CRTC bandwidth cap row reaches Harper
As tensions mounted over the CRTC's decision to support usage-based billing this week, independent ISPs were already starting to imposing user bandwidth caps. Now, the issue has reached the highest level of government.
Already, a collection of ISPs have had to impose 25Gb caps on their users. Bill Sandiford runs Telnet Communications, a small ISP based in Oshawa. He had to post a message on his web site explaining the new cap that he is now forced to impose on his users.
"We didn’t have a cap for customers at all before. We had the cap dictated to us. You can imagine how that makes us feel in a democratic society," he told Geektown. Ontario-based ISP TekSavvy also cut its cap from the previous 200Gb or unlimited caps to 25Gb.
Many people might consider 25Gb to be enough for their needs right now. But what about in a year or two? Networking giant Cisco published figures recently suggesting that video would constitute 90% of Internet traffic by 2013. According to analyst firm Limelight Networks, it already makes up 51% of traffic in the US.
That's why Netflix is so irritated by the whole thing. Reports suggest that CEO Reed Hastings considers the move to usage-based billing a 'significant negative for Netflix. If users have to pay significant amounts for each Gigabit of information that they download over and above a relatively small cap, it will make it at least as expensive as a regular movie rental to watch a streaming Netflix movie, effectively removing the advantage over the telcos' own video on demand services.
This spat between the CRTC and apparently pretty much everyone else in Canada has finally reached the Prime Minster's Twitter account. PM Harper Tweeted on Tuesday: "We're very concerned about CRTC's decision on usage-based billing and its impact on consumers. I've asked for a review of the decision."
In the meantime, we still have the traffic throttling issue to consider. The CRTC has already allowed ISPs to restrict speeds on certain types of Internet traffic, just so long as they tell users what they're doing and give them advance warning. The trouble with that is twofold. Firstly, that decision isn't proactively enforced. It would take a user making an official complaint to the CRTC (something which takes a lot of research, work, and legal effort) to persuade the Commission to investigate a particular case of traffic throttling.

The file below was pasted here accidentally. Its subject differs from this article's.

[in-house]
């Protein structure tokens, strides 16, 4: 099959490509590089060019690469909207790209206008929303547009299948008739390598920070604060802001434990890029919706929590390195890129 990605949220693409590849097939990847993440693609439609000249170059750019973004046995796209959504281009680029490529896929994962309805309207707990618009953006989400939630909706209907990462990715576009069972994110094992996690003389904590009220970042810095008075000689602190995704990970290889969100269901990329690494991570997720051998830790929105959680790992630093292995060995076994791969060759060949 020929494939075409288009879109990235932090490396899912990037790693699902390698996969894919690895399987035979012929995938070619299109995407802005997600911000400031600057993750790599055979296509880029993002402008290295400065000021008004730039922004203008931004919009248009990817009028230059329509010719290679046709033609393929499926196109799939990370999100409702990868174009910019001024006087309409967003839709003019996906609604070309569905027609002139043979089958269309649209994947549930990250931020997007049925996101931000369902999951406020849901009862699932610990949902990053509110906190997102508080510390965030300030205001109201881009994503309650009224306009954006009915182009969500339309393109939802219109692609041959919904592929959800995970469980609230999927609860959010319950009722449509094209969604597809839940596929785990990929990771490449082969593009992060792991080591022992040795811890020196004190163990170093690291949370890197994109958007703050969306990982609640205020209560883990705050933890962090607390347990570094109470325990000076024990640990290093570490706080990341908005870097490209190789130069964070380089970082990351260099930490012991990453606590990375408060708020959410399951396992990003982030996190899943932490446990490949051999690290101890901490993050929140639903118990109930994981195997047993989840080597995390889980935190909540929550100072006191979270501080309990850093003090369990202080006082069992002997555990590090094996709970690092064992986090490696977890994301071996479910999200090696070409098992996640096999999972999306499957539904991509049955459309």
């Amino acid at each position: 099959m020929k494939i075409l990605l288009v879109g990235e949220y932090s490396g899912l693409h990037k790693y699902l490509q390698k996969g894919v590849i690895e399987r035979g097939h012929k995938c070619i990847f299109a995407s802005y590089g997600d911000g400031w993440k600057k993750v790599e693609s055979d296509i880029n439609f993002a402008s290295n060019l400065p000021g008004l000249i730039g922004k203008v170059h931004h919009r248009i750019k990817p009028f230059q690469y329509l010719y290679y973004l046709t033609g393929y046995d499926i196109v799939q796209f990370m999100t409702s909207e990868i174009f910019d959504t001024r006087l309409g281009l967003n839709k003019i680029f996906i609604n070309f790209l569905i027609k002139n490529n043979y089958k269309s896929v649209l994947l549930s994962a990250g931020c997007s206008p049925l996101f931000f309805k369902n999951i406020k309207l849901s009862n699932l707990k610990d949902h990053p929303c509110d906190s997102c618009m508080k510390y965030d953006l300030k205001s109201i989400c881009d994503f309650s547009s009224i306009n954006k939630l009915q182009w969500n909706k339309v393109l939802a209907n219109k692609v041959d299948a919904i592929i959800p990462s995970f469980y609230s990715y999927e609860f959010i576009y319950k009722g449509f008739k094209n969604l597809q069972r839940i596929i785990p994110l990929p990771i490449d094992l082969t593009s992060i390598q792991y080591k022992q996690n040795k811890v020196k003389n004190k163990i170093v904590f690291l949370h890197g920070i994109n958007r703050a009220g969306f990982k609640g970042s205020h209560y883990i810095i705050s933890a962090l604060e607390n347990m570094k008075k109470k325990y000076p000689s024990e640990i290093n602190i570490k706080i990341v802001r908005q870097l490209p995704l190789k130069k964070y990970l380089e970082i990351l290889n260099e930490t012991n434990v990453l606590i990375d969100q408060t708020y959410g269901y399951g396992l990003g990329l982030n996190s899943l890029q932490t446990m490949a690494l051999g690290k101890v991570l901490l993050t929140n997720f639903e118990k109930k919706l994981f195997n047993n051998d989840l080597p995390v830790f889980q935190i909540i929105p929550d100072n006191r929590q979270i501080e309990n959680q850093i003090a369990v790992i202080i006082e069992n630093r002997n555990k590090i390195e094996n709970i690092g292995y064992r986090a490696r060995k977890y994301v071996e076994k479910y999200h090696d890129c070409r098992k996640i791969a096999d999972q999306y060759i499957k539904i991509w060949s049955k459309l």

Secondly, the operators' networks are opaque. It isn't easy to see what they're doing with your traffic, and why, making it hard to tell whether slow BitTorrent or Skype traffic is caused by a specific throttling policy, for example. So, if your Skype calls suddenly start dropping out and breaking up, that leaves you with the burning question: are they doing it on purpose because it conflicts with their own long-distance telephone services? This affects independent ISPs, too, because the large ISPs are reselling them bandwidth, and could well be throttling their traffic as well. "It makes it pretty difficult to serve your customer appropriately. You have no visibility and management," says Sandiford, who also runs an alliance of independent ISPs called the Canadian Network Operators Consortium.
My team has contacted the CRTC on four separate occasions looking for comment on net neutrality. We have received no acknowledgement from the Commission.
We also contacted Rogers, Telus, Bell, and Shaw, asking them to tell us exactly what traffic they are throttling, if any. None have answered these questions yet.
Danny Bradbury, MSN Tech & Gadgets